Black People Are Tired of “Saving America”

White+liberals+in+America+often+praise+Black+voters+for+saving+America+after+they+mobilize+to+vote+in+a+close+election.+But+the+systemic+voter+supression+that+keeps+Black+voters+from+voting+in+the+first+place+is+rarely+discussed.

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White liberals in America often praise Black voters for “saving America” after they mobilize to vote in a close election. But the systemic voter supression that keeps Black voters from voting in the first place is rarely discussed.

Alessandra Ashford, Reporter

Voter suppression has existed in the United States since the first ballot was cast. The most notorious form of voter suppression was the enforcement of Jim Crow Laws in the South. Various Jim Crow laws, such as the poll tax and literacy tests, worked to disenfranchise Black voters. While this era might feel disconnected from the current state of U.S politics after the Voting Rights Act was passed in 1965 by President Lyndon B. Johnson, systemic voter suppression is still prevalent in American elections.

In fact, here in Texas, voters of color were more likely than white voters to have their ballots rejected in the March 2022 primary due to S.B. 1, a bill intended to ensure election security.. According to a study from Brennan Law Center, one of the measures included in S.B. 1 requires voters to list their ID number on the mail ballot application and the envelope containing the ballot.

Even though voters of color were least likely to request a mail-in ballot, their ballots were rejected 47% more. In fact, voters of color were most likely to have their mail-in ballot applications rejected in the first place. S.B.1 also requires that voters provide either a partial Social Security number or a driver’s license number on their application for a mail-in ballot, and that number has to match the identification on their voter registration. Many voters may not remember what I.D they provided on their registration, especially if they registered years ago. This law has led to many voters having their mail- in ballot applications rejected, and their vote disenfranchised.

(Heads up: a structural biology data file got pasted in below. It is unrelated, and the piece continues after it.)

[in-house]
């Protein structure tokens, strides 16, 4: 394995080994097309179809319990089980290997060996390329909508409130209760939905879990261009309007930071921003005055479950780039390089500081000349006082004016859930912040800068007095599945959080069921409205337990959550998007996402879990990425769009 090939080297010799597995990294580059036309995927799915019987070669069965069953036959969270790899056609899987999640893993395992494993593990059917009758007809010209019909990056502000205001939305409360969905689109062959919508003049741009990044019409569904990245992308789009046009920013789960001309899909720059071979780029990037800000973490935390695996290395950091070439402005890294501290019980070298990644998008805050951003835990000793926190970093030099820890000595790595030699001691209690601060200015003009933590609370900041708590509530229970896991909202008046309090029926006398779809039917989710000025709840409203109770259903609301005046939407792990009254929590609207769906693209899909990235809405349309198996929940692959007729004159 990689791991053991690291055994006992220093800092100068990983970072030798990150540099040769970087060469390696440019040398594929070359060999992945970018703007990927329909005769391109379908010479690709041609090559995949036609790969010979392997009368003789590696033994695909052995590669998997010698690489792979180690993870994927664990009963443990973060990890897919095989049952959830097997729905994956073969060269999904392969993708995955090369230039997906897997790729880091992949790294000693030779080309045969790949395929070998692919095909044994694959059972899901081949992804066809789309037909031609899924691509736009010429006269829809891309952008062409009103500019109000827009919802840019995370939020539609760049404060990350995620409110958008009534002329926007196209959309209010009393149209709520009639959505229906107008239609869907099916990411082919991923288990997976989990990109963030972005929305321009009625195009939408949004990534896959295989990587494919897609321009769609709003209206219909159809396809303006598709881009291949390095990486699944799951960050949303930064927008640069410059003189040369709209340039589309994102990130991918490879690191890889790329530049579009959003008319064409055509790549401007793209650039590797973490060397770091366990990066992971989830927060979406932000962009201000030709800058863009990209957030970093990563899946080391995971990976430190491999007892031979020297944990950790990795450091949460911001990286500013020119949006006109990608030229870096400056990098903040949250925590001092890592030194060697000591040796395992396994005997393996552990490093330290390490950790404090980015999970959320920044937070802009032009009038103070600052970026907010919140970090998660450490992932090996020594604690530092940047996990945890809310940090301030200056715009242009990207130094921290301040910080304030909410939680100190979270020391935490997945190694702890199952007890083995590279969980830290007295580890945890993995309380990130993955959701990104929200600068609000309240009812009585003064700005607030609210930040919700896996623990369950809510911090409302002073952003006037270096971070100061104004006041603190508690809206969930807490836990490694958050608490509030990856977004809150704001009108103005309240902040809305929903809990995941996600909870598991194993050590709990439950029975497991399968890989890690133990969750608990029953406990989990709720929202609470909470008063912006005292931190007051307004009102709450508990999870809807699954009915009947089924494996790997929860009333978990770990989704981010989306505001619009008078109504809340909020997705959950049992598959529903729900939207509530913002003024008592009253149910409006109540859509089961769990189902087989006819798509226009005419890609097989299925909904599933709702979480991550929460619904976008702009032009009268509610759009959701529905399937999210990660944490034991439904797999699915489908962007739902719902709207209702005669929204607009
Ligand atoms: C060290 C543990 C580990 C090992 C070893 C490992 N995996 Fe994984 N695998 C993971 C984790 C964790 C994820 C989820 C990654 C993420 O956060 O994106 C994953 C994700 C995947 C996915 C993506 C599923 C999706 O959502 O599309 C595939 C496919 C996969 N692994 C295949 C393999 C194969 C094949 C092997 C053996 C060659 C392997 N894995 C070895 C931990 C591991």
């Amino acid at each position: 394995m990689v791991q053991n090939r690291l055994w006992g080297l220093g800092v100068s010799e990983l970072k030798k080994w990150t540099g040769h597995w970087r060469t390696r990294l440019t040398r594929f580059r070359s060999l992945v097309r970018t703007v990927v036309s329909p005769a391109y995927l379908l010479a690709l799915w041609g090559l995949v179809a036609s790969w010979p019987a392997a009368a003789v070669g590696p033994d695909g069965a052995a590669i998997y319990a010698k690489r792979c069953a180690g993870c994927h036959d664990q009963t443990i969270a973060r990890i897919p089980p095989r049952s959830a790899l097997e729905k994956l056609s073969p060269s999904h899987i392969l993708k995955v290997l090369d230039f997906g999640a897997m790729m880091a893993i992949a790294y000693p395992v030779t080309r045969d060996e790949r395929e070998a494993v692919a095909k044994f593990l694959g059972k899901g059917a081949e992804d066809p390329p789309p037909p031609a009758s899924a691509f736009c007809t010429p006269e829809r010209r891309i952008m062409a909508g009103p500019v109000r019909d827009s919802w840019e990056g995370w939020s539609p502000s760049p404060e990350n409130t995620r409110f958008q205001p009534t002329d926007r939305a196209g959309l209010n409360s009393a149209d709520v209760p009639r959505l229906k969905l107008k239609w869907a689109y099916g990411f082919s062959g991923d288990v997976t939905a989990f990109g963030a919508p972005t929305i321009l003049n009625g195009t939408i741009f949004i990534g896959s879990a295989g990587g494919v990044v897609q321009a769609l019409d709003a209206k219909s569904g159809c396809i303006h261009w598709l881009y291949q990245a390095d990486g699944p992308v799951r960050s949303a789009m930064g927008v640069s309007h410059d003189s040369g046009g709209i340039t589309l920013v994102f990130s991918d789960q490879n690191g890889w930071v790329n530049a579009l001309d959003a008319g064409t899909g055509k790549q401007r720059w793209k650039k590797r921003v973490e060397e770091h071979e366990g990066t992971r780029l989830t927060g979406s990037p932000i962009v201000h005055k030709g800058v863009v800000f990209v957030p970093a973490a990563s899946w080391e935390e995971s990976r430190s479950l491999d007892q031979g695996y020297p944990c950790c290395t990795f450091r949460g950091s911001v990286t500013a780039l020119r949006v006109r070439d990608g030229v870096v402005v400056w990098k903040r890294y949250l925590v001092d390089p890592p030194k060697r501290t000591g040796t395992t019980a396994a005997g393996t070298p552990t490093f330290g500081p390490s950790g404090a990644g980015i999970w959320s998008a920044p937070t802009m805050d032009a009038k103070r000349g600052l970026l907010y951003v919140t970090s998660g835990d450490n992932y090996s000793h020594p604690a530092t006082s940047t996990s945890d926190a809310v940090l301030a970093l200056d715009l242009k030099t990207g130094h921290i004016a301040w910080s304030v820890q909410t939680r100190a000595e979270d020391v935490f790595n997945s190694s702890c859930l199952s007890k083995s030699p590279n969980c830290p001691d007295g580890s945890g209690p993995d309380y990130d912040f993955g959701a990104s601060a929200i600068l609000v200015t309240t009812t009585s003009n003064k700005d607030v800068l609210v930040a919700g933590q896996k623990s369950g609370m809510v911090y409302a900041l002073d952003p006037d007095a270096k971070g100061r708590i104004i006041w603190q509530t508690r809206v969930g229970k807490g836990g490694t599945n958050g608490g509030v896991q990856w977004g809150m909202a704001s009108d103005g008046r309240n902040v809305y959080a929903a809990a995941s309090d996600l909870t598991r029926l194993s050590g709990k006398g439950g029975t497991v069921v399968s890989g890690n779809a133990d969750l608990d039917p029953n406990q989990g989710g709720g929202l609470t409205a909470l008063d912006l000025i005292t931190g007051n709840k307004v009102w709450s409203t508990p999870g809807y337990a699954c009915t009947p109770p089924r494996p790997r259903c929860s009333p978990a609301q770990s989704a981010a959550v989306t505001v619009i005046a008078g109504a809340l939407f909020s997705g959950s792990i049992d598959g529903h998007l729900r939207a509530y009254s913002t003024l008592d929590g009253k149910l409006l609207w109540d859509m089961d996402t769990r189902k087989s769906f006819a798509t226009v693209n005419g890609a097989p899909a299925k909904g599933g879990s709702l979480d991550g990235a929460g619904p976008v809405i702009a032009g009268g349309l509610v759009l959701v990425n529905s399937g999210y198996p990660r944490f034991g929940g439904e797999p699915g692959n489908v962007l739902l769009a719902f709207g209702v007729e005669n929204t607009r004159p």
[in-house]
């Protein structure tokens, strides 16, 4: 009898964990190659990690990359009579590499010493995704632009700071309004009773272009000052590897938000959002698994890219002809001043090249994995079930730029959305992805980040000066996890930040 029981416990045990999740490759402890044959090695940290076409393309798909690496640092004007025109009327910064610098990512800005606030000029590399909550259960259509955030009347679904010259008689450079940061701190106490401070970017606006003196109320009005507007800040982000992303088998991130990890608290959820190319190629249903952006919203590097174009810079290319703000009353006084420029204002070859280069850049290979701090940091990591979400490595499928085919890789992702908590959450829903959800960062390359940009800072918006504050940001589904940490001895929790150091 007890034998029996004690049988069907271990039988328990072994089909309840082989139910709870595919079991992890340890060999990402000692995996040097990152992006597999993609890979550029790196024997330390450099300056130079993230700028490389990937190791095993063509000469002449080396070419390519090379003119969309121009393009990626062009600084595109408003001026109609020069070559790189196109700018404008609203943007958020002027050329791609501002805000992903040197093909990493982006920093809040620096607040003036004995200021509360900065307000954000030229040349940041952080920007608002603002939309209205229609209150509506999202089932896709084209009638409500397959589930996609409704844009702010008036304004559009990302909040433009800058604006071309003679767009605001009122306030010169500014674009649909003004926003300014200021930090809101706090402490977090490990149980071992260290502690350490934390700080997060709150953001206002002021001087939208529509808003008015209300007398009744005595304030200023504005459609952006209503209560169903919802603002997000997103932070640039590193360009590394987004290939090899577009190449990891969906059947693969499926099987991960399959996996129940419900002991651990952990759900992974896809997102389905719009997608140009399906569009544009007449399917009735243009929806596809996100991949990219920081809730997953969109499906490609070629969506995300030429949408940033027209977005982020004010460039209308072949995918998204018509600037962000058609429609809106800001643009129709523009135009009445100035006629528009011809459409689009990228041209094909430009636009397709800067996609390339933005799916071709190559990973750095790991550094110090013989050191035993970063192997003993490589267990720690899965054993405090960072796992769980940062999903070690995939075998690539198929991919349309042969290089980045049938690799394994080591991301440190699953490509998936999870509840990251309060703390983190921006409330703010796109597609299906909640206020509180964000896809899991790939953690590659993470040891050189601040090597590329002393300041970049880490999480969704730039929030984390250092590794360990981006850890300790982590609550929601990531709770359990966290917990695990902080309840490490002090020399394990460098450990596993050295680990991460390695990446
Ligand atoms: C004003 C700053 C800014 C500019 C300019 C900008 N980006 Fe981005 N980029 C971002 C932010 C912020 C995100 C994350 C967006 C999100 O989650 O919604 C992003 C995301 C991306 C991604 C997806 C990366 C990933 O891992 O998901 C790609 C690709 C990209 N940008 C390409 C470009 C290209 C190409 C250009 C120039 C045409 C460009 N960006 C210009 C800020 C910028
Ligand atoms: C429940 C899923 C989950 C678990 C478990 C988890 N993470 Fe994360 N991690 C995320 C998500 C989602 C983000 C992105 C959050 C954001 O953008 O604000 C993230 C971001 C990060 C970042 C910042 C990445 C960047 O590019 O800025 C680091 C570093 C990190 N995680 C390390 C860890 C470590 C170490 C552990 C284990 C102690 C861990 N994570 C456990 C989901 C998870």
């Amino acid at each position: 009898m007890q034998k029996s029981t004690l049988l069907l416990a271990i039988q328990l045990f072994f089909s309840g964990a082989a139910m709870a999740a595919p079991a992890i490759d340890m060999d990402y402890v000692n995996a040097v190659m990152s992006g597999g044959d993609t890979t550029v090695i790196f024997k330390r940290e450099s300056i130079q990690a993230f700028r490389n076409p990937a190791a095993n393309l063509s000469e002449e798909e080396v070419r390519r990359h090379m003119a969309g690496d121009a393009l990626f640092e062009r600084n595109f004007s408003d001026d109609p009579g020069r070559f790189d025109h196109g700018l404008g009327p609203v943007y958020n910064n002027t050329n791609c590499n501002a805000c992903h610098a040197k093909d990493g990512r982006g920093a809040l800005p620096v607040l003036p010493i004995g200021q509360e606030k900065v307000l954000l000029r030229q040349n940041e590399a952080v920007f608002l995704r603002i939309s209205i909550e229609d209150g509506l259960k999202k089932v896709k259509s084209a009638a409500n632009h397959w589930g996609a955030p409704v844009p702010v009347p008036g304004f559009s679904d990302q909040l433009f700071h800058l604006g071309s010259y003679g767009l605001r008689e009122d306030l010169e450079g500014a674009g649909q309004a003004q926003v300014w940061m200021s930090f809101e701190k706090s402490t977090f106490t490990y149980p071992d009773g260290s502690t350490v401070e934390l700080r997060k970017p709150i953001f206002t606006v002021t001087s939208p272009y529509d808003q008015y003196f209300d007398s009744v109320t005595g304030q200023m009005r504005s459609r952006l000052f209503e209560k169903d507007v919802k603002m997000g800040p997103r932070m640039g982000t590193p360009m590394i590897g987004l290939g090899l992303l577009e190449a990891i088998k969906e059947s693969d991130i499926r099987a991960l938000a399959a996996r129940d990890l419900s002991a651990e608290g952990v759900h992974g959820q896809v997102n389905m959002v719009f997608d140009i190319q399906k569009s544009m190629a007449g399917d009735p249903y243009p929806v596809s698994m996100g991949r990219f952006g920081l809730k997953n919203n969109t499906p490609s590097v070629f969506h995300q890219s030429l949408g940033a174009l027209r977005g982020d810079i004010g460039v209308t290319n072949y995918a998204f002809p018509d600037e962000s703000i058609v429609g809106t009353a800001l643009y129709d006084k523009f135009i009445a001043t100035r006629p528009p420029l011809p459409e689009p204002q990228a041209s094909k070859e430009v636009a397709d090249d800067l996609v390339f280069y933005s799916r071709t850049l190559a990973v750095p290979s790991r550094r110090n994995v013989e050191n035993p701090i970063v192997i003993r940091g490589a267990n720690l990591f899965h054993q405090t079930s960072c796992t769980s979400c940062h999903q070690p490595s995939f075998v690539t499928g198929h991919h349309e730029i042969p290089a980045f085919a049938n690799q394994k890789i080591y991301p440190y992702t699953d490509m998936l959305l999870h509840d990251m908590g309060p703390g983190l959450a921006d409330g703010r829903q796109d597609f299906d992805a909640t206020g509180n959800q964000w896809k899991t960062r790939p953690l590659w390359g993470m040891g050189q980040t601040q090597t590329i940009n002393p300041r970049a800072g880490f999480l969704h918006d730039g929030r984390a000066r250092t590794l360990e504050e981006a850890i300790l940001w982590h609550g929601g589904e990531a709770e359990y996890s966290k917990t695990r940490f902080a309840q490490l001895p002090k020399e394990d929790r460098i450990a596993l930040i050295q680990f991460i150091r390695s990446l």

Communities of color are also systematically disenfranchised when it comes to voting. According to an ACLU study, counties with larger minority populations typically had fewer polling places and less poll workers. In 2018, Black and Latino Americans were twice as likely to not be able to get off work to vote. Another study from Brennan Law Center found that Latino voters experience 46% wait times than white voters, and Black voters experience 45% more, due to lack of resources, such as fewer poll workers. The study also found that more resources were given to an average county that had more white voters, even when higher-minority-population counties needed those resources.